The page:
As corporate dividends collapse, Fiona Hamilton compares the distribution policies of ‘enhanced income’ and conventional income trusts.
Investors who are concerned about the pressures facing UK equity income trusts might want to consider those which invest in other stock markets and achieve competitive yields by financing their dividends from capital as well as income. They include the JPMorgan-badged Global Growth & Income, Asia Growth & Income, Japan Smaller Companies and China Growth & Income trusts; as well as European Assets, Atlantis Japan Growth, Montanaro UK Smaller Companies and Invesco Perpetual UK Smaller Companies.
One potential attraction of these ‘enhanced income’ trusts is that they allow income investors to access a much wider investment universe than the trusts in the AIC UK equity income sector. Half of these invest predominantly in FTSE 100 stocks and all are barred from investing more than 20% overseas.
Another is that the enhanced income trusts do not have to focus predominantly on income-producing companies and can therefore combine an attractive yield with exposure to a variety of growth-oriented companies. Should value investing come back into fashion, this approach may not be as effective as in the past. For much of the last 10 years, however, including the February/March sell-off, it has been a distinct advantage. Growth-oriented trusts generally have substantially better net asset value total returns than their income-oriented counterparts.
As evidence, the growth-oriented JPMorgan Global Growth & Income (JGGI) – which pays enhanced annualised dividends equal to 4% of NAV – has outperformed most of its yield-oriented peers in the global equity income sector over most time periods. Similarly, growth-oriented JPMorgan Asia Growth & Income (JAGI), which has a similar yield policy to JGGI, has achieved far better five-year net asset value (NAV) total returns than the three trusts in the Asia-Pacific income sector, as well as beating most other Asia-Pacific trusts.
Some investors may dislike the enhanced income trusts because their dividends are liable to be much more erratic than those of the equity income trusts and to rise and fall in line with the stock market. This is because they typically pay quarterly dividends equalling I% of NAV either at the end of the previous financial year or the previous quarter.
However, total annual payments equal to 4% of NAV still represent quite a useful yield, especially if a trust’s shares are trading at a discount. And keeping dividends aligned with NAV means they should not deplete a trust’s asset base too severely during a market slide and should recover as soon as those assets recover.
This is an important point. The potential depletion of a trust’s assets in bear markets has been one of the major concerns about enhanced income trusts. But such concerns can also be applied to UK equity income trusts that are determined to maintain dividends at similar – or in some cases higher – levels, despite the unprecedented level of dividend cuts by UK companies and real estate investment trusts (Reits).
Trusts with long-term records of rising dividends have become known as ‘dividend heroes’. One of the favourites is City of London, which expects to increase its total dividend for the 55th consecutive time in the year to end-June. This implies a payout of at least 18.7p, equal to 6.25% of its end-March NAV per share.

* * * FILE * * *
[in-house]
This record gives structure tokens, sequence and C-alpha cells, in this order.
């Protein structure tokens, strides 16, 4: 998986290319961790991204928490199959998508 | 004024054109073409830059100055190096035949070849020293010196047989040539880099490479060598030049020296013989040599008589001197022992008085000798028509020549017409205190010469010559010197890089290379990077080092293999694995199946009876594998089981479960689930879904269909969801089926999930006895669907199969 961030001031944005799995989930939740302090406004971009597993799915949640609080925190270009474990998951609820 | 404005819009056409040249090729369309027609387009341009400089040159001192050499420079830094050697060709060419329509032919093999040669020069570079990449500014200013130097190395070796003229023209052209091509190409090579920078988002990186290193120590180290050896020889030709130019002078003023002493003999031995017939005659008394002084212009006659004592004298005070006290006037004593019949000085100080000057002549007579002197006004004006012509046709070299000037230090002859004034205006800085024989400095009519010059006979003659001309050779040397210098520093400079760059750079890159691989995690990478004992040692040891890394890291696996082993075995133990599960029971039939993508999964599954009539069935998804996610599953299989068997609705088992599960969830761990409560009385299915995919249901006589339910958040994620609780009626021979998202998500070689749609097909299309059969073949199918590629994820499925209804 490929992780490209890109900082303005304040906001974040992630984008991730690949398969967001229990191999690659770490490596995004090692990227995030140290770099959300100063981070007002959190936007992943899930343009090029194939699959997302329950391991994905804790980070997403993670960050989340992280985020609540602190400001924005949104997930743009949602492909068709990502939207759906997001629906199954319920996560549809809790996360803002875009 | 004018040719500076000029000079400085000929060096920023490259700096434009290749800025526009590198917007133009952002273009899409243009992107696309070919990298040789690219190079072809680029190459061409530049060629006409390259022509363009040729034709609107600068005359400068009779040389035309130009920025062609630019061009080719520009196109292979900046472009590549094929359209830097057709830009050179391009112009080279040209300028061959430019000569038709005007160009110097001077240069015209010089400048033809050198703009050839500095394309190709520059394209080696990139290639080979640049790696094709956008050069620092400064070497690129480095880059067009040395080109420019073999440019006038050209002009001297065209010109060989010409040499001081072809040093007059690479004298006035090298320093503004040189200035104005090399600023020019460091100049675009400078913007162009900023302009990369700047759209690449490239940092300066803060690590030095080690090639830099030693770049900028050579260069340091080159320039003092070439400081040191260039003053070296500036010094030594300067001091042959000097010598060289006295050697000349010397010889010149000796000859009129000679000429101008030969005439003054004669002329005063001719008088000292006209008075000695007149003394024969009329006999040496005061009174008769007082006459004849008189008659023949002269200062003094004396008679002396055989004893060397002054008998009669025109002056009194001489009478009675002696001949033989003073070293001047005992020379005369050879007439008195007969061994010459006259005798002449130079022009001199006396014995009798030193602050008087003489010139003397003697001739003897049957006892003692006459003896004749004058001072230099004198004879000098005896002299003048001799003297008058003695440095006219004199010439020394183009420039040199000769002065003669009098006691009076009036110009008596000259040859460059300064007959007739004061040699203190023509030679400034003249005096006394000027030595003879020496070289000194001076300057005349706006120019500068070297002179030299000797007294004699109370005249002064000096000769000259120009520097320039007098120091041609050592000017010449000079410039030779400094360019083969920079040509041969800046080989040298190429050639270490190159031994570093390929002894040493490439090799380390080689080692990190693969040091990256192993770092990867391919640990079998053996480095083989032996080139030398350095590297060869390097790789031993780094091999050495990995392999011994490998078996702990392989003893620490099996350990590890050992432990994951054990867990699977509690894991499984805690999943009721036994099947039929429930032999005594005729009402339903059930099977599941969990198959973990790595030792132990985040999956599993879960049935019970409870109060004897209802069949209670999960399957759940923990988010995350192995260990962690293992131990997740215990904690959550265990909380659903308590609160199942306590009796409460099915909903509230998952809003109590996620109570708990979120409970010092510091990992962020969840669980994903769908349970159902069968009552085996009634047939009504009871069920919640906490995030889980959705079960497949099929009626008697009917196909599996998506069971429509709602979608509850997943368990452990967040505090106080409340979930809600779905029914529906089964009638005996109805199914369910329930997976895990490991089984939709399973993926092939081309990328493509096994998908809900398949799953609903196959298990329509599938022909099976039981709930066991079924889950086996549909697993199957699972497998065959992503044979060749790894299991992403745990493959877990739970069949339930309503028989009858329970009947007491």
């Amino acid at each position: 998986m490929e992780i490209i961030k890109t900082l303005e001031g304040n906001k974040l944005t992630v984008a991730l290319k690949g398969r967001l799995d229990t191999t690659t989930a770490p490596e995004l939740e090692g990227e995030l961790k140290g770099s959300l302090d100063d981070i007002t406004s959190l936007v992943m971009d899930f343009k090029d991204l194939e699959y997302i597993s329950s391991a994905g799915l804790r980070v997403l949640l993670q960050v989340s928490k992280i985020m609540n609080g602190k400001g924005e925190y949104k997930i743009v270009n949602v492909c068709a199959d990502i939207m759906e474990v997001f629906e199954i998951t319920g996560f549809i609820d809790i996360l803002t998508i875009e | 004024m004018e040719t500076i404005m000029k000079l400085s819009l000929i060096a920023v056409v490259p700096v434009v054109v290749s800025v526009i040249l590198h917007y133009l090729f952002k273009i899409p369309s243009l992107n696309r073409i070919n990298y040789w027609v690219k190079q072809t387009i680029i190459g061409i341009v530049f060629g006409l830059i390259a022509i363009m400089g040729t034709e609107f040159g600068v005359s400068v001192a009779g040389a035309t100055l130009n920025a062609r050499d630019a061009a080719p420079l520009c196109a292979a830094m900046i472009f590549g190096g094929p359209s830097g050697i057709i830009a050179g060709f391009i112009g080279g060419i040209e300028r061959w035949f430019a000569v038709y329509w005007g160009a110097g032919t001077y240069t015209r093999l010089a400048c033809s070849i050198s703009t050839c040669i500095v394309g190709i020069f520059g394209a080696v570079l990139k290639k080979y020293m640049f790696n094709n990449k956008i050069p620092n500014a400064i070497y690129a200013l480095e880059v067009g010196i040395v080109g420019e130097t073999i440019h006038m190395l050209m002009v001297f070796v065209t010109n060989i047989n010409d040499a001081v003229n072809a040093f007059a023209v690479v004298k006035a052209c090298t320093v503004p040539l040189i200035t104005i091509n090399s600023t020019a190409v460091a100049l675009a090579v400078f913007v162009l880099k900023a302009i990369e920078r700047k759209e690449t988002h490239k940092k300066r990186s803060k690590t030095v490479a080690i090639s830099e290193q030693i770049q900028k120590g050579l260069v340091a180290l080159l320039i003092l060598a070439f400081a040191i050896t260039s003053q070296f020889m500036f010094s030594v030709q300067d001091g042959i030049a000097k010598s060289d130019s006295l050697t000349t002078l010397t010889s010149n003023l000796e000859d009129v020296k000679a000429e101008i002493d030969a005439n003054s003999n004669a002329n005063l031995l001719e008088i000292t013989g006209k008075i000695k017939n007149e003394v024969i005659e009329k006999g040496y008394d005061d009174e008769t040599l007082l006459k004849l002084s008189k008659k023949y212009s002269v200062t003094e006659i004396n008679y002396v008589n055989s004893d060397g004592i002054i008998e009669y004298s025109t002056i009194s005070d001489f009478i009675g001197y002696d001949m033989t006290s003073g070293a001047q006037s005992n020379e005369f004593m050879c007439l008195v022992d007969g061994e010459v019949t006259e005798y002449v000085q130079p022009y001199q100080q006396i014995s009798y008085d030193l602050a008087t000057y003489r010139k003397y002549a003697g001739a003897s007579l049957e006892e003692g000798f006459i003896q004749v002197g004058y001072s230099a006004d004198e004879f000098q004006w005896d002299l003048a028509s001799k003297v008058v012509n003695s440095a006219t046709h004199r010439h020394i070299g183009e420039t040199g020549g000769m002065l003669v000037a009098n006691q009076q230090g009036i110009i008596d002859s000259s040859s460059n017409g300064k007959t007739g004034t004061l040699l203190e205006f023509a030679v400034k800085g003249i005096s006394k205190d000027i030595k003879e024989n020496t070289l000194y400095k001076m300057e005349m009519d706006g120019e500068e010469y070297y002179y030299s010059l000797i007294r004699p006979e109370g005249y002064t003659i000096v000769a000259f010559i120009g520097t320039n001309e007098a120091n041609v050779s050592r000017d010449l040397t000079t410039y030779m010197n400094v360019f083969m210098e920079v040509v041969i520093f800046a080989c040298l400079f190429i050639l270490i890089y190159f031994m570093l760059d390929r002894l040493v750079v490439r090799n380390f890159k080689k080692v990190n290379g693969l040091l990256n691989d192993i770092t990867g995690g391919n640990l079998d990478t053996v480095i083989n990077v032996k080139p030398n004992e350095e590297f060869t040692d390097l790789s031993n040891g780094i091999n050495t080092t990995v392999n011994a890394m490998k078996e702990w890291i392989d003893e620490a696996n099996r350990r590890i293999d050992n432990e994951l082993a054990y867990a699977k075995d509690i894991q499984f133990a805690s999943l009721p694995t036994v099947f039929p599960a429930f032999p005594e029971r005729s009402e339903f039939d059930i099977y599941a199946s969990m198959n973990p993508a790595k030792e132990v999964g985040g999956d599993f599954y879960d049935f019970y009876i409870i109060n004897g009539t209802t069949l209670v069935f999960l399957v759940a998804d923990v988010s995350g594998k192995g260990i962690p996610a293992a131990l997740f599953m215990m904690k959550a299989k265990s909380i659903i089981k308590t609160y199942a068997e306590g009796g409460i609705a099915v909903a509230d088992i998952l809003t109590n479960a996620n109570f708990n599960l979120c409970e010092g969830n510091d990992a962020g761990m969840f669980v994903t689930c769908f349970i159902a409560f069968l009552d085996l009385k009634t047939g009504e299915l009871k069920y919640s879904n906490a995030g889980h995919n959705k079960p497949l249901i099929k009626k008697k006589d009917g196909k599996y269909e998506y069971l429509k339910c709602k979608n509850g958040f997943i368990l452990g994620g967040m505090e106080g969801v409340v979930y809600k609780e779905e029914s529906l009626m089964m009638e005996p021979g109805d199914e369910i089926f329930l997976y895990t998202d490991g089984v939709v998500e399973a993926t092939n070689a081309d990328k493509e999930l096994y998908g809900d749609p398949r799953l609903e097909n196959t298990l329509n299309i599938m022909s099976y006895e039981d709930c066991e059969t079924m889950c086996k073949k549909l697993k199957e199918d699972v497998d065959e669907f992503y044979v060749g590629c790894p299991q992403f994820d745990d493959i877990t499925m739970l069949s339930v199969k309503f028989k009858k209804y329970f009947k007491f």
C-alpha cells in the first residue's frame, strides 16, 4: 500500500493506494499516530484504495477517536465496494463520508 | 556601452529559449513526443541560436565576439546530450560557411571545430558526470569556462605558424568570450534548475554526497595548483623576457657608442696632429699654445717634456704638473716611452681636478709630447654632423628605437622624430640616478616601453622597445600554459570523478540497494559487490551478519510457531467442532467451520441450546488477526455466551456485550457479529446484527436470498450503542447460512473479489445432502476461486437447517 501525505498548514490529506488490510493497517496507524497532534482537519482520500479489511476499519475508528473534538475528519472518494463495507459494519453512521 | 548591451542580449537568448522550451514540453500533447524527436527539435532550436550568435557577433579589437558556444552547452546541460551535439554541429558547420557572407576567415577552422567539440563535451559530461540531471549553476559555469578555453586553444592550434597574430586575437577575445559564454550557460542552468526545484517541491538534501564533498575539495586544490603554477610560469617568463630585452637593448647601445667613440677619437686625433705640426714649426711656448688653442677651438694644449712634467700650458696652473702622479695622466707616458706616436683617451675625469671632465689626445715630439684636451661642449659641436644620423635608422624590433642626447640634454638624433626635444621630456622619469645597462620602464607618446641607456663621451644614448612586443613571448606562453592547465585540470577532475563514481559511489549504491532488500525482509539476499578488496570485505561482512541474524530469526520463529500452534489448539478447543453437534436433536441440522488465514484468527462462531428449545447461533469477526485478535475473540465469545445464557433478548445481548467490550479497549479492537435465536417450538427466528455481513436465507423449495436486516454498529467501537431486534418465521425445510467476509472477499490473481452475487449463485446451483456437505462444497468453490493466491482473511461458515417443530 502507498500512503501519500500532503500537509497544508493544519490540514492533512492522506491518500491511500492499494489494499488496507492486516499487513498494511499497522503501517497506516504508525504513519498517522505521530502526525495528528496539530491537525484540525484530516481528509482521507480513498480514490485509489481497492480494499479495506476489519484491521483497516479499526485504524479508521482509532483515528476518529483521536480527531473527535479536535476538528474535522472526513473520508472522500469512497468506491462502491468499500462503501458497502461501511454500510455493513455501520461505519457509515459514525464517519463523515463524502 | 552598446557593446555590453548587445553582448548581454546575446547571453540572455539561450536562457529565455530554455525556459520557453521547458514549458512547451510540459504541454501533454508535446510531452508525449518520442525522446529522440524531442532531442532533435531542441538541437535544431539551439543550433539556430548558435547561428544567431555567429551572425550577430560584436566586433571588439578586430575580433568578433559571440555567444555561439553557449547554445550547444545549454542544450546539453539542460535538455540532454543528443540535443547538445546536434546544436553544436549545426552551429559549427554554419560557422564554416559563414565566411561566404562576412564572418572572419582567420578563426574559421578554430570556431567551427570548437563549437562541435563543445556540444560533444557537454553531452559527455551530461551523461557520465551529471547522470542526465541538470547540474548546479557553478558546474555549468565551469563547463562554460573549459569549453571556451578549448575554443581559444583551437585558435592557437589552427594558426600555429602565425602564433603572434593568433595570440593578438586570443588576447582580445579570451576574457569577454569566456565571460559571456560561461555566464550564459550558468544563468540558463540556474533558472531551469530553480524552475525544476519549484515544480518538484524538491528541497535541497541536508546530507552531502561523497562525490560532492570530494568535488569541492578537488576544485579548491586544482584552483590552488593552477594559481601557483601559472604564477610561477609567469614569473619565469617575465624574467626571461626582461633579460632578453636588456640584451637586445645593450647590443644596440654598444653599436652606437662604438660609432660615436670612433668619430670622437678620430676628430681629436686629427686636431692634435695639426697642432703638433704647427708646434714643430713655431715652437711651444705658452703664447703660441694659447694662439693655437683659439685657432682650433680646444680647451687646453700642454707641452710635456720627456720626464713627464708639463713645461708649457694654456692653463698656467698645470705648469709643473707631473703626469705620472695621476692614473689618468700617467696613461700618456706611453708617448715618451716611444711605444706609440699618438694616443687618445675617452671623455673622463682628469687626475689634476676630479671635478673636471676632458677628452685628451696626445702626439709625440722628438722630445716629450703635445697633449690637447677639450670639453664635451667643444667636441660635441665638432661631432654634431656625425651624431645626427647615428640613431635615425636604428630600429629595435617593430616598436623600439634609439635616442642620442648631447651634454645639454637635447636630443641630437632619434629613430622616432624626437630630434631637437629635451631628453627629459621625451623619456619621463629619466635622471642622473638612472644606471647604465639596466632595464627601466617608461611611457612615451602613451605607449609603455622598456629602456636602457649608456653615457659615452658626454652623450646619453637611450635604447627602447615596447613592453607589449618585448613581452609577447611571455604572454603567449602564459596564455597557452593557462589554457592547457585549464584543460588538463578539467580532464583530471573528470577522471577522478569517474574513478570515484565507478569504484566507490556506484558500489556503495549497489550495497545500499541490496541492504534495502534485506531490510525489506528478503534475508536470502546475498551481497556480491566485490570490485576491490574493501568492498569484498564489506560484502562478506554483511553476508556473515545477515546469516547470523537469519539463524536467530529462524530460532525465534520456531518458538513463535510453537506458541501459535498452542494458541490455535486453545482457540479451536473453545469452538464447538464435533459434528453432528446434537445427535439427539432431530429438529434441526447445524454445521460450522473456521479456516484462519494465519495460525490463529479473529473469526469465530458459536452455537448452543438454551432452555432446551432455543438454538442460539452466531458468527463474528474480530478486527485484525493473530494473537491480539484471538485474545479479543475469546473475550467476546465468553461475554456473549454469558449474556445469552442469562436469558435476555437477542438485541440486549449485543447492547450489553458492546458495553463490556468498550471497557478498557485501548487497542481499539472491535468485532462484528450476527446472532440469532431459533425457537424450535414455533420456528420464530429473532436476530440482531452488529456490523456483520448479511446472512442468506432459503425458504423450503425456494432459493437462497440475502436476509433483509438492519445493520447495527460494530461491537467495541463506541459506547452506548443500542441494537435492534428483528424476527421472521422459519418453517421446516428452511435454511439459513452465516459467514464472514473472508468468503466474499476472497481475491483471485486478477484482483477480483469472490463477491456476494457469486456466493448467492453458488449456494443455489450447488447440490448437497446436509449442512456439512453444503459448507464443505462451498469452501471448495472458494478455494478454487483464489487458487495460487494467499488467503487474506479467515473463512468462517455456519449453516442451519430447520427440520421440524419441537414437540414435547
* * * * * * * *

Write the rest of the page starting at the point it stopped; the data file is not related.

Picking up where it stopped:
It appears likely that over 20% of this will need to be funded from revenue reserves, which is what those reserves are there for. But a trust’s revenue reserves are included in its NAV, so raiding them depletes the NAV in the same way as paying dividends partly from capital depletes the NAV of an enhanced income trust.
In addition, and in common with most equity income-focused trusts, City of London is regularly turning capital into income by charging 70% of finance costs and management fees to the capital account. In City of London’s case these equalled 11% of earnings per share last year.
Interestingly, JPMorgan’s China investment trust allocates finance and management fees in the same way, but JPMorgan Global Growth & Income charges only 50% to capital, and JPMorgan’s two other enhanced income trusts allocate all charges to revenue.
With companies in the UK, Europe and the US expected to make far-reaching dividend cuts in order to promote long-term survival, the enhanced income trusts have their attractions.
Scottish Mortgage: a prescient warning from 2018
“To us, the underlying cause of the next market retreat is most likely to be the dawning realisation that broad swathes of the stock market that have been assumed to be strong and stable in difficult market conditions are instead acutely vulnerable to severe setbacks.
“From consumer staples, to traditional retailers to TV moguls, to oil and utility behemoths, to traditional pharmaceuticals and back to banks and insurance companies, we see long-standing business models that are already showing signs of intense strain. In the next decade, we fear that strain will morph into permanent collapse.
“It seems to us that this is a far greater cause for concern than the perennial and excessive angst that the valuation of the great global growth companies that we are invested in may be ahead of some traditional metrics.”
James Anderson, co-manager, Scottish Mortgage Trust, May 2018.